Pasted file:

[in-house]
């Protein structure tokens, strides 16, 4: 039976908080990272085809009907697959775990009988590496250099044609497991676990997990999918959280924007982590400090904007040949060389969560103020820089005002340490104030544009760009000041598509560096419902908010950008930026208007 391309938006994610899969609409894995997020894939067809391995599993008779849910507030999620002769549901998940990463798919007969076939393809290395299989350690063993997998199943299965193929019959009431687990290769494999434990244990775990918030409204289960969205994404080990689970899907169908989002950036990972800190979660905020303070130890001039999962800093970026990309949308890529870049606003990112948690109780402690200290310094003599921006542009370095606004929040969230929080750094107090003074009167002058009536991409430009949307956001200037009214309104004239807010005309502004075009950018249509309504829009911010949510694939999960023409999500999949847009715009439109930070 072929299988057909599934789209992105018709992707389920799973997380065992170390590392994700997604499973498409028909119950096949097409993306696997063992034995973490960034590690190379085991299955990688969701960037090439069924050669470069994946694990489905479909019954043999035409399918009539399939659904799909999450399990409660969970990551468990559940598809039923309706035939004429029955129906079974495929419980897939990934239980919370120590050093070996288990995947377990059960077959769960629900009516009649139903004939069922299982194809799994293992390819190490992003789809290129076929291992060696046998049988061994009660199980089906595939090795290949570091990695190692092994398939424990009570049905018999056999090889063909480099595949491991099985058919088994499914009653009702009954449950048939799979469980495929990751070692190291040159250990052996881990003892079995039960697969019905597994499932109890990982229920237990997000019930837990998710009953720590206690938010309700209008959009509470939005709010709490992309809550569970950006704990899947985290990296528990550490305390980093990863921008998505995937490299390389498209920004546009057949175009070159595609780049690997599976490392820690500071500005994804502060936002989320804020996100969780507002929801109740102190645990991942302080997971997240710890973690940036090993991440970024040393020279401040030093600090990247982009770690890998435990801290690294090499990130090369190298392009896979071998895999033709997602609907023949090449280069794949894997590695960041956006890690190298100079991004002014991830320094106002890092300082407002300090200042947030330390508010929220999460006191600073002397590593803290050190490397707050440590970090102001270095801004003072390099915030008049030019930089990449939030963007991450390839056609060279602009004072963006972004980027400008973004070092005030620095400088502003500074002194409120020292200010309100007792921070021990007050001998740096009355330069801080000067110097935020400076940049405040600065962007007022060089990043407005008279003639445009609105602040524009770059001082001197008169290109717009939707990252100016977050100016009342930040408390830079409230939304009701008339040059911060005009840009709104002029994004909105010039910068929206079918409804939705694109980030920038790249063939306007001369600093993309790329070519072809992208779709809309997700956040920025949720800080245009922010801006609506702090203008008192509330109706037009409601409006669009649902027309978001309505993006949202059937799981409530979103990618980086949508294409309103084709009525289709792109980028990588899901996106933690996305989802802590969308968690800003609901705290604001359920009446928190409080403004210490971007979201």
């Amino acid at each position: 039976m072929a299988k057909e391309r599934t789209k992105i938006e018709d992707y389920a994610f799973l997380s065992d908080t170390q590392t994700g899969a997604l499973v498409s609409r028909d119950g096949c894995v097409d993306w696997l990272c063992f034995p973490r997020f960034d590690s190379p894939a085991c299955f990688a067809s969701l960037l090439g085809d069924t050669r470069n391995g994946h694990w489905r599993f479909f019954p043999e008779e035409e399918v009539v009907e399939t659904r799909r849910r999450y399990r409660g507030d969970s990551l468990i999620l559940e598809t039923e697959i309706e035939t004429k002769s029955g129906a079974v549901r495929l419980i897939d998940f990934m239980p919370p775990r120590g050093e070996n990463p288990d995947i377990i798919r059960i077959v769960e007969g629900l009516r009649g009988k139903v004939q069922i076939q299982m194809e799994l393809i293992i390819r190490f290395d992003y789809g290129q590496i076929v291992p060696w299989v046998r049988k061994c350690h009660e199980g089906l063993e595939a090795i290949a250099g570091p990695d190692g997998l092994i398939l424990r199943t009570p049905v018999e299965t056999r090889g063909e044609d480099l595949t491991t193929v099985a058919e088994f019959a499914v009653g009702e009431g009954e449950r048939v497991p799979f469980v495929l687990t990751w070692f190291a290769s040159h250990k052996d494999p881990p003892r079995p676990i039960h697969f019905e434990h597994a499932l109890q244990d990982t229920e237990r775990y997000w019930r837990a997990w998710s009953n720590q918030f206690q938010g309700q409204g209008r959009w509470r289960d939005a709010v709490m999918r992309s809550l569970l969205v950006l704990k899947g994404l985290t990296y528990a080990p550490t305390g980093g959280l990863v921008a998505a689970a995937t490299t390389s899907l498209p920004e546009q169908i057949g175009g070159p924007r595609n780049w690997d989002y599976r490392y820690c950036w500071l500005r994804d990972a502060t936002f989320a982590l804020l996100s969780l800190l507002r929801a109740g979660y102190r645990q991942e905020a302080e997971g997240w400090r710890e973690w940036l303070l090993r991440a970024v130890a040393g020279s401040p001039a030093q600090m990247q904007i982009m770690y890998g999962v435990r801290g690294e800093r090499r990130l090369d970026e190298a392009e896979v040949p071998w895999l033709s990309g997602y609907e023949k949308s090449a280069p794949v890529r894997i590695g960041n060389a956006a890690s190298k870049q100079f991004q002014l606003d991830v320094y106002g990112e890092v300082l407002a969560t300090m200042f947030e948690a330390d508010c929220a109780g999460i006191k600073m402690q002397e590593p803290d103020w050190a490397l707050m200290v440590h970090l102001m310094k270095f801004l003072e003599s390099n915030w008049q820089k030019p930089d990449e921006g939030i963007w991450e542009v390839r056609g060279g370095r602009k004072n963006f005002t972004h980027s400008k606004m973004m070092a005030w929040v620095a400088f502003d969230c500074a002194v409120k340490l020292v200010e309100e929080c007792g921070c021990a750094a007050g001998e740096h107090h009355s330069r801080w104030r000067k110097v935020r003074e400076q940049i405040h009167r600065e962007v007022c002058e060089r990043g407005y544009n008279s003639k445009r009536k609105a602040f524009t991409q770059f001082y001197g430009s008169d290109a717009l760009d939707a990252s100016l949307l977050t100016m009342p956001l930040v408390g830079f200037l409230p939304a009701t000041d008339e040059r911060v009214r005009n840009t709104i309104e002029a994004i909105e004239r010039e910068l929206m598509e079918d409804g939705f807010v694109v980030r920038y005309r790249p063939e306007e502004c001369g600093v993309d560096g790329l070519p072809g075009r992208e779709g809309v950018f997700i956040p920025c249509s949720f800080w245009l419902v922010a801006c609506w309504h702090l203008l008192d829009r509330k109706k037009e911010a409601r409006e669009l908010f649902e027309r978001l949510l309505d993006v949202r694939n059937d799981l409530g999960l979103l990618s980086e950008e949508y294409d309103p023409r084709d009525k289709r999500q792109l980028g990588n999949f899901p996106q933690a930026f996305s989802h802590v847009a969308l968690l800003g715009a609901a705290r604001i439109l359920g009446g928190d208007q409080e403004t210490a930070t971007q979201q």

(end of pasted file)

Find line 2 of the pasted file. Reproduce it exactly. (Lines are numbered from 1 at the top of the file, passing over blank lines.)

């Protein structure tokens, strides 16, 4: 039976908080990272085809009907697959775990009988590496250099044609497991676990997990999918959280924007982590400090904007040949060389969560103020820089005002340490104030544009760009000041598509560096419902908010950008930026208007 391309938006994610899969609409894995997020894939067809391995599993008779849910507030999620002769549901998940990463798919007969076939393809290395299989350690063993997998199943299965193929019959009431687990290769494999434990244990775990918030409204289960969205994404080990689970899907169908989002950036990972800190979660905020303070130890001039999962800093970026990309949308890529870049606003990112948690109780402690200290310094003599921006542009370095606004929040969230929080750094107090003074009167002058009536991409430009949307956001200037009214309104004239807010005309502004075009950018249509309504829009911010949510694939999960023409999500999949847009715009439109930070 072929299988057909599934789209992105018709992707389920799973997380065992170390590392994700997604499973498409028909119950096949097409993306696997063992034995973490960034590690190379085991299955990688969701960037090439069924050669470069994946694990489905479909019954043999035409399918009539399939659904799909999450399990409660969970990551468990559940598809039923309706035939004429029955129906079974495929419980897939990934239980919370120590050093070996288990995947377990059960077959769960629900009516009649139903004939069922299982194809799994293992390819190490992003789809290129076929291992060696046998049988061994009660199980089906595939090795290949570091990695190692092994398939424990009570049905018999056999090889063909480099595949491991099985058919088994499914009653009702009954449950048939799979469980495929990751070692190291040159250990052996881990003892079995039960697969019905597994499932109890990982229920237990997000019930837990998710009953720590206690938010309700209008959009509470939005709010709490992309809550569970950006704990899947985290990296528990550490305390980093990863921008998505995937490299390389498209920004546009057949175009070159595609780049690997599976490392820690500071500005994804502060936002989320804020996100969780507002929801109740102190645990991942302080997971997240710890973690940036090993991440970024040393020279401040030093600090990247982009770690890998435990801290690294090499990130090369190298392009896979071998895999033709997602609907023949090449280069794949894997590695960041956006890690190298100079991004002014991830320094106002890092300082407002300090200042947030330390508010929220999460006191600073002397590593803290050190490397707050440590970090102001270095801004003072390099915030008049030019930089990449939030963007991450390839056609060279602009004072963006972004980027400008973004070092005030620095400088502003500074002194409120020292200010309100007792921070021990007050001998740096009355330069801080000067110097935020400076940049405040600065962007007022060089990043407005008279003639445009609105602040524009770059001082001197008169290109717009939707990252100016977050100016009342930040408390830079409230939304009701008339040059911060005009840009709104002029994004909105010039910068929206079918409804939705694109980030920038790249063939306007001369600093993309790329070519072809992208779709809309997700956040920025949720800080245009922010801006609506702090203008008192509330109706037009409601409006669009649902027309978001309505993006949202059937799981409530979103990618980086949508294409309103084709009525289709792109980028990588899901996106933690996305989802802590969308968690800003609901705290604001359920009446928190409080403004210490971007979201």